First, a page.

From the sandy beaches of Lake Michigan to the rugged cliffs of Lake Superior, each lake offers a unique landscape that sparks a deep sense of wonder. These lakes aren’t just bodies of water but a cherished part of our Midwestern identity, encapsulating our love for nature’s grandeur.
Attending State Fairs
Attending state fairs is almost a rite of passage in the Midwest. A tradition steeped in community and agricultural pride, these events are marked on every Midwesterner’s calendar. There is something for everyone, from thrilling rides and games to livestock contests and local produce exhibitions.
The highlight for many, however, is the showcasing of local talents in baking, quilting, or livestock grooming, displaying a strong sense of community and regional identity. Yes, if you’ve attended these fairs, you’re a true native of the Midwest.
Leaving Your Car and House Unlocked Without Much Concern
A quintessential trait of a true Midwesterner is the habitual act of leaving their car and house unlocked without much concern. This practice stems from the Midwest’s deeply rooted sense of community and trust. The low crime rates and close-knit neighborhoods further reinforce this behavior.
4-H Membership is as much a part of being a true Midwesterner as corn fields and county fairs. With its roots in the corn belt, this youth development organization shapes Middle America’s future farmers, agricultural scientists, and environmental stewards. Being a 4-H member in the Midwest means summer camps, community service projects, and the much-anticipated county fair. For many, the 4-H emblem of the four-leaf clover is not just a symbol but a cherished memory and an integral part of their Midwestern identity.
Finding Highways Without Insane Religious Imagery; Drab & Boring
As a native Midwesterner, you’ve become so accustomed to seeing roadside religious monuments that a highway without them seems boring. The roadside displays, such as towering crosses and vivid billboards quoting Biblical verses, often handcrafted and maintained by local communities, are a testament to the deep-rooted faith and the desire to share their beliefs. Their absence on a long drive would feel like a missing piece of the Midwestern identity.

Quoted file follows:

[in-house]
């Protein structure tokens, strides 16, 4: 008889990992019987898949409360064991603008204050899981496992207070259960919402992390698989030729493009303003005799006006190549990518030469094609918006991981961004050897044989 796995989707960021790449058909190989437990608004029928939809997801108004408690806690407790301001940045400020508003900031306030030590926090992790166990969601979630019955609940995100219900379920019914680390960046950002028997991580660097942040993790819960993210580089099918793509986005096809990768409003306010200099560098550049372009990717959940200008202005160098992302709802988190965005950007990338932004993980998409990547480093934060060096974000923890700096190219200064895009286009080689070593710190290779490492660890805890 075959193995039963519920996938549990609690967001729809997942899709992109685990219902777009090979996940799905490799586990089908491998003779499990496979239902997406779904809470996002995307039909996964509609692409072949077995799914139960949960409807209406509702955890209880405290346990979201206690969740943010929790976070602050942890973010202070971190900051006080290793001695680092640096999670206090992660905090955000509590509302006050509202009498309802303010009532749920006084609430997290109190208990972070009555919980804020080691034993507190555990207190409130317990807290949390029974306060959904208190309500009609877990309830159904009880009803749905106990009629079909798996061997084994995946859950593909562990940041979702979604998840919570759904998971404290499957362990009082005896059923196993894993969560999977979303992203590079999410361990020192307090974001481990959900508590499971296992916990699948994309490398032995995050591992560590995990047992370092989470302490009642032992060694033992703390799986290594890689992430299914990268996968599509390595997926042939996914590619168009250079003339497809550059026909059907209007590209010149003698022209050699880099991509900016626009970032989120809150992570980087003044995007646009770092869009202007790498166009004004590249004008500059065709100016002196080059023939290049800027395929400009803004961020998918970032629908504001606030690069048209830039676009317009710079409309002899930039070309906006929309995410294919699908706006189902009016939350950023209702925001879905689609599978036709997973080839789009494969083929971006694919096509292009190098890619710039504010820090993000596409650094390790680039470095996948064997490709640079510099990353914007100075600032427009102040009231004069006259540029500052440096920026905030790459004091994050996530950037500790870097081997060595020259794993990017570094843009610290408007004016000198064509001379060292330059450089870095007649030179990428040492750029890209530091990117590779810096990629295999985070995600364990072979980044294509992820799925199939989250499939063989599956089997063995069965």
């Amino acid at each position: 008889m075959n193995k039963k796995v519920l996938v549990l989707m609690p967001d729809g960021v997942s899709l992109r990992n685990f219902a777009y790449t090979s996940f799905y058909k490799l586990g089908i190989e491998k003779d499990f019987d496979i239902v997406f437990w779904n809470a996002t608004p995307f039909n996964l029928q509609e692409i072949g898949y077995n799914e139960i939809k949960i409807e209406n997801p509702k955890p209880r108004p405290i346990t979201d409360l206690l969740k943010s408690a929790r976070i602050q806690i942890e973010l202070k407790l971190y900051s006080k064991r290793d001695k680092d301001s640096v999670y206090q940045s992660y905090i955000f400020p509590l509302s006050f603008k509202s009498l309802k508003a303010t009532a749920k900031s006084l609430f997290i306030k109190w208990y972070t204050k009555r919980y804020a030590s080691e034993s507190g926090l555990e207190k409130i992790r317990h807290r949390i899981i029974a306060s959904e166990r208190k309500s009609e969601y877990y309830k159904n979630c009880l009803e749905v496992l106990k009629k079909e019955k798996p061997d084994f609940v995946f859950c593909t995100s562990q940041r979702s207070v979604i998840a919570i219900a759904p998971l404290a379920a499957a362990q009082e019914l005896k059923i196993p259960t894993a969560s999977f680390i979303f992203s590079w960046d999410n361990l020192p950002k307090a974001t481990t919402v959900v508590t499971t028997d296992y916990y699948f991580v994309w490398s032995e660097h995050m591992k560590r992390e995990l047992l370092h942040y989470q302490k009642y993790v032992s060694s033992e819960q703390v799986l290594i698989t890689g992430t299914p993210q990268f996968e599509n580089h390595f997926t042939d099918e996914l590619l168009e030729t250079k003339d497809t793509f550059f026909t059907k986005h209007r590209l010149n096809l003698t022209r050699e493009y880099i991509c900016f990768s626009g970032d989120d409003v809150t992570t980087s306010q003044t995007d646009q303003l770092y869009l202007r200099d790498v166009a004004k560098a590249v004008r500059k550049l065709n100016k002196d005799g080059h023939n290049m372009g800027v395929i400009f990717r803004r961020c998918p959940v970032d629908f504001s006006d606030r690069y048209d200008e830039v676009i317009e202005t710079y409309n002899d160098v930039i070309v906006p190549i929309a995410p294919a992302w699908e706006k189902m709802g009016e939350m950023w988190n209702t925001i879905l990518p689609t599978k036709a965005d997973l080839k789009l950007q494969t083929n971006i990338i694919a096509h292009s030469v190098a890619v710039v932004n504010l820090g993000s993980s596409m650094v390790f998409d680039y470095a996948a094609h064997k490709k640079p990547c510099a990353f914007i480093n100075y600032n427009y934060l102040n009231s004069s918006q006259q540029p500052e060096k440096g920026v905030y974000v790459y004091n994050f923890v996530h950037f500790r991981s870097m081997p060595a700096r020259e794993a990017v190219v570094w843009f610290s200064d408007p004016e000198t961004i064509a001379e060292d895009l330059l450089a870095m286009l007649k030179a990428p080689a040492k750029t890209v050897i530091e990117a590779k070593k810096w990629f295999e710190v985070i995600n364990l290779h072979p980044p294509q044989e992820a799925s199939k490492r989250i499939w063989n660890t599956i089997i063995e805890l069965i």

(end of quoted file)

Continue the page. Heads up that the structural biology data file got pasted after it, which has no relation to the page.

Knee-High by the Fourth of July
One unmistakable sign of being a true Midwesterner is abiding by the agricultural adage, “Knee-High by the Fourth of July.” This refers to the ideal growth stage for corn, a staple crop in the region, by Independence Day.
If the cornstalks are knee-high by this summer holiday, it signifies a healthy planting season and a strong harvest in the fall. This saying is not only part of the farming vocabulary, but it’s also deeply ingrained in the culture and tradition of the Midwest, symbolizing the region’s farming heritage and the importance of agriculture to its economy.
Regarding Casseroles as a Food Category
To a true Midwesterner, casseroles are not just a dish but a whole food category. They represent more than just a blend of ingredients baked in a single dish. They are the epitome of comfort food, a culinary tradition, and an emblem of Midwestern hospitality. From the classic Tater Tot casserole to the ever-popular Green Bean casserole served on Thanksgiving, these hearty concoctions are a staple at any Midwestern family gathering, potluck, or holiday meal.
Having a Lake Cottage
The “Land of 10,000 Lakes” is a moniker proudly worn by Minnesota and for good reason. Nothing beats spending long summer weekends at the lake house, fishing, canoeing, or enjoying the serene lake views. These lake houses often passed down through generations, become a unique gathering spot for family and friends, synonymous with fond memories of barbecues, bonfires, and the much-loved Midwest pastime of cornhole competitions.
Longing for the Blue Moon Ice Cream
If the mention of Blue Moon ice cream sends a rush of sweet nostalgia through your veins, you’re definitely from the Midwest. This unique flavor, which remains a debated mystery, is a staple in local ice cream parlors and a cherished part of summer traditions. Its distinctive blue hue and irresistible taste, often described as a blend of fruit loops and marshmallows, is something Midwesterners long for outside their home region. This longing is not just for the ice cream itself, but for the cherished memories and sense of community it embodies.
Pimento Cheese: A Christmas Event Staple!
Pimento Cheese is unique in the heartland of America, the Midwest, particularly during the festive season. This iconic blend of sharp cheddar cheese, mayonnaise, and sweet pimento peppers, stirred together until creamy and spreadable, is a Christmas event staple. When the holiday decorations appear, you can bet a tub of this zesty cheese delight won’t be far behind. This culinary tradition has deep roots in Midwestern culture, signifying the holiday season’s warmth, togetherness, and comfort.
Pumpkin Picking and Hayrides